From email from Nolan Doesken:
I just wanted to give you a quick climate update.
We’ve had a fairly average winter so far in terms of precipitation and mountain snowpack accumulation throughout much of the Upper Colorado River Basin and the remainder of Colorado. But after the first few days of February, the frequency and intensity of storms has declined, winds have increased, accumulation of mountain snowpack has leveled off in many areas and we’ve seen a marked warm up in temperatures with a loss of low elevation snow (welcomed by those of you who live and work in some of the mountain valleys that “enjoyed” a frigid winter thanks to localized cold-air pooling.) This is not totally abnormal, but a bit troubling.
We’re now in the final and often most important months of the winter in terms of water supply. Forecasters are back pedaling on their earlier predictions for wet weather this coming 1-2 weeks. The storms are still anticipated to bring copious moisture to northern and central California but now seem more likely to dissipate as they move into the Central Rockies. But long range seasonal predictions (see the 3-month March-May precipitation outlook http://www.cpc.ncep.noaa.gov/) are sticking
with the forecast of a good chance for a wet and fairly cool spring — even though the El Nino Southern Oscillation appears to be weakening now (consistent with previous forecasts). Cool wet springs, when they occur, are always a boon for water supplies and sometimes an indicator of flood potential.
If you’ll recall, last year we were very dry and quite warm in March and early April and were losing hope that the anticipated wet spring would material. But it did show up in dramatic fashion. The current forecast is somewhat similar to what was issued for this same time period last year — driven, again, by El Nino relationships — but will likely not play out in the same fashion. Every year is different.
Looking beyond spring, it is very difficult to anticipate summer precipitation anomalies. But most forecasts lean towards anticipating a hot summer — a reliable trend in recent years.
Meanwhile, California’s wet season only has a few more weeks to go, so this week’s anticipated storm is a big deal there. Here in the Rockies our spring “wet seeason” is much longer — lasting to early June on the Front Range and eastern plains. So we’ll have more opportunities, hopefully..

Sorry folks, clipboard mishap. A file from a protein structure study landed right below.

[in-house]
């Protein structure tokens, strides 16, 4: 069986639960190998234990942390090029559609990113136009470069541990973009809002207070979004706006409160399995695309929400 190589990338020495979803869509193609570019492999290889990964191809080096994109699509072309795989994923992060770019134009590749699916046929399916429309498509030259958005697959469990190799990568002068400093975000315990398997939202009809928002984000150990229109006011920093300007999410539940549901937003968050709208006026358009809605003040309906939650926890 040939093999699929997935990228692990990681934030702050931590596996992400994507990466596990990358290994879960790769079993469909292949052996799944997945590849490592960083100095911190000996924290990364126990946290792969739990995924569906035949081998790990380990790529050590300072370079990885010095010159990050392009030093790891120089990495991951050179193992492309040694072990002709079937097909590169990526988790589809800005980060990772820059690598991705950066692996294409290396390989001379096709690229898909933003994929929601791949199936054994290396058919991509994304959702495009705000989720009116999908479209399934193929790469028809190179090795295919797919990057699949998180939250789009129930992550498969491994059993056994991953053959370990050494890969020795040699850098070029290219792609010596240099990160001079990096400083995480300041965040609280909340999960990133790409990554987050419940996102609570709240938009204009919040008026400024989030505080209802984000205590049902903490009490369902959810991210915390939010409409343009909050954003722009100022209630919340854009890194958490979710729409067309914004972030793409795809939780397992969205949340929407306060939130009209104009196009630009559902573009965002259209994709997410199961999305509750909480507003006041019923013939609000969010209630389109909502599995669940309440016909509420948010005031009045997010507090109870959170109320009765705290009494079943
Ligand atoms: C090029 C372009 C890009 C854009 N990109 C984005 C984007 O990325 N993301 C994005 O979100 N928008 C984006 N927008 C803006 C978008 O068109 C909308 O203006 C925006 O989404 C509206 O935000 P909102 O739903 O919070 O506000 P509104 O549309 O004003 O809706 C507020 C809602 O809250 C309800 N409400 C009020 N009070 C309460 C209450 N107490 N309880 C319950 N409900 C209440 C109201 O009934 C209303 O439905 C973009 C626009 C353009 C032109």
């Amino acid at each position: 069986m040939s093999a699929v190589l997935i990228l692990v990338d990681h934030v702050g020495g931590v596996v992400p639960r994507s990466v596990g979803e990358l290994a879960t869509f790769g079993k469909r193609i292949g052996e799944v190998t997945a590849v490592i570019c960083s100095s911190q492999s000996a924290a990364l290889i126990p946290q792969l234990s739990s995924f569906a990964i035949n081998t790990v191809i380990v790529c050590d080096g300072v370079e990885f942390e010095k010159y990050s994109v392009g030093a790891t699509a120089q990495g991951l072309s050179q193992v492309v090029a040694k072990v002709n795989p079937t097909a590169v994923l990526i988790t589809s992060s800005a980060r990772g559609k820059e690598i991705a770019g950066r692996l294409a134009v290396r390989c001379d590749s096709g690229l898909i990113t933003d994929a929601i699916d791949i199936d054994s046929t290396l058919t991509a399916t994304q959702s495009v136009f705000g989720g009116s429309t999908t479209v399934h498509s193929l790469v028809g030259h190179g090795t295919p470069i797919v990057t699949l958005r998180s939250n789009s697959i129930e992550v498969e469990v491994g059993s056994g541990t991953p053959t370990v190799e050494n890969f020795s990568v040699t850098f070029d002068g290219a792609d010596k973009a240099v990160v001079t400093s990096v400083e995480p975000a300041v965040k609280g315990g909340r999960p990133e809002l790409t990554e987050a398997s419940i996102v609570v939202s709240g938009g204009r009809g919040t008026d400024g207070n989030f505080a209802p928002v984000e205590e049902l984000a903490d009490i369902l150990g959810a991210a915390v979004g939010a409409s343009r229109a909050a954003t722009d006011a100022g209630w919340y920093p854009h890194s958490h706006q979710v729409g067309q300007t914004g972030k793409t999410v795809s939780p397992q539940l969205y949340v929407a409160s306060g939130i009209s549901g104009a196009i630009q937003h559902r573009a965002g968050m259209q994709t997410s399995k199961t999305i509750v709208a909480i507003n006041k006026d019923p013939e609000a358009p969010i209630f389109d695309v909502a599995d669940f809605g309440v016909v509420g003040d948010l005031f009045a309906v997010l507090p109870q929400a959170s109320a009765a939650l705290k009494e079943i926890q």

I’m probably not telling you anything you don’t already know, but just want to make sure we’re all paying attention at this critical time in the water year. As we’ve seen time after time — with particularly dramatic drying in spring 2012 and wetting in spring 2015, these next few weeks can make a huge difference.
We will continue to do our detailed weekly assessments and will send e-mail updates each week on Tuesday evening with links to updated climate and water information http://climate.colostate.edu/~drought/
We will also be on “high alert” with an approx 2-week cycle for Tuesday morning 10 AM webinars where you can watch, listen in and chime in.
Local expert participation is greatly appreciated. The next webinar will be March 15th: http://ccc.atmos.colostate.edu/drought_webinar_registration.php
We are aware that we may be trying to cover too much information in too much detail, so we’re working to streamline these briefings and leave more time for feedback and local input.
If you know of others who would like to be on our distribution list, please let me know. Likewise, if you are tired of getting all this climate information every week just unsubscribe. Finally, I appreciate your input and suggestions on how to improve our information delivery.
We notice that 40% or more of our mailing list do open our weekly update messages — so I guess that’s good.
OK, one LAST thing. Precipitation varies dramatically over short distances in nearly every storm. If you’re not already, please consider joining the Community Collaborative Rain, Hail and Snow network (CoCoRaHS) and help monitor precipitation from your own back yard. Take a look at the CoCoRaHS maps http://www.cocorahs.org (click on your state and county) and you’ll quickly see what I mean. Experience has shown time after time that one station every square mile is great, and more than that can be even better. Sign up and help out. Don’t worry, you don’t have to be home to measure every day. That’s the power of having lots of volunteers. Report when you can, and don’t worry about it when you can’t. If you know of others — especially folks that live in some of our data gaps — please encourage them to join. Click the “Join CoCoRaHS” button on the website.